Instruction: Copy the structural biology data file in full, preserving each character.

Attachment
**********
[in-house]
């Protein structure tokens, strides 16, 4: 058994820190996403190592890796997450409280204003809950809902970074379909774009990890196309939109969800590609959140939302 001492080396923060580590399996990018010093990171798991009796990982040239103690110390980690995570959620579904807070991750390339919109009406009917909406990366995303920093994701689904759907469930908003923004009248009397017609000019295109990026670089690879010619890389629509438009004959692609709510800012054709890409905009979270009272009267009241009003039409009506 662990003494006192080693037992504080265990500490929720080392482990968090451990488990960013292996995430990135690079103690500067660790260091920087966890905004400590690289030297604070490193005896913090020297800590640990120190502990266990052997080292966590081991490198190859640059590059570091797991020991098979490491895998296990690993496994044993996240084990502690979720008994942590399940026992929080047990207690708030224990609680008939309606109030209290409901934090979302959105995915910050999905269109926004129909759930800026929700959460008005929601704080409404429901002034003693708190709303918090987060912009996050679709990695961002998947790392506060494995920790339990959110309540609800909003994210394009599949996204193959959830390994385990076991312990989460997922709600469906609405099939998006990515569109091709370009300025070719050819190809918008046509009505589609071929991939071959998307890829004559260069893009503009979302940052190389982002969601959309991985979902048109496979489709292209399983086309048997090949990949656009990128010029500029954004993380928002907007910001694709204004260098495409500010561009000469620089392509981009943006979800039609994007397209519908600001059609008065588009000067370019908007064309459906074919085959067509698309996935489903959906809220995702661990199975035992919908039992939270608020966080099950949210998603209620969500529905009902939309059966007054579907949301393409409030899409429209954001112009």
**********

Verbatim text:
[in-house]
């Protein structure tokens, strides 16, 4: 058994820190996403190592890796997450409280204003809950809902970074379909774009990890196309939109969800590609959140939302 001492080396923060580590399996990018010093990171798991009796990982040239103690110390980690995570959620579904807070991750390339919109009406009917909406990366995303920093994701689904759907469930908003923004009248009397017609000019295109990026670089690879010619890389629509438009004959692609709510800012054709890409905009979270009272009267009241009003039409009506 662990003494006192080693037992504080265990500490929720080392482990968090451990488990960013292996995430990135690079103690500067660790260091920087966890905004400590690289030297604070490193005896913090020297800590640990120190502990266990052997080292966590081991490198190859640059590059570091797991020991098979490491895998296990690993496994044993996240084990502690979720008994942590399940026992929080047990207690708030224990609680008939309606109030209290409901934090979302959105995915910050999905269109926004129909759930800026929700959460008005929601704080409404429901002034003693708190709303918090987060912009996050679709990695961002998947790392506060494995920790339990959110309540609800909003994210394009599949996204193959959830390994385990076991312990989460997922709600469906609405099939998006990515569109091709370009300025070719050819190809918008046509009505589609071929991939071959998307890829004559260069893009503009979302940052190389982002969601959309991985979902048109496979489709292209399983086309048997090949990949656009990128010029500029954004993380928002907007910001694709204004260098495409500010561009000469620089392509981009943006979800039609994007397209519908600001059609008065588009000067370019908007064309459906074919085959067509698309996935489903959906809220995702661990199975035992919908039992939270608020966080099950949210998603209620969500529905009902939309059966007054579907949301393409409030899409429209954001112009």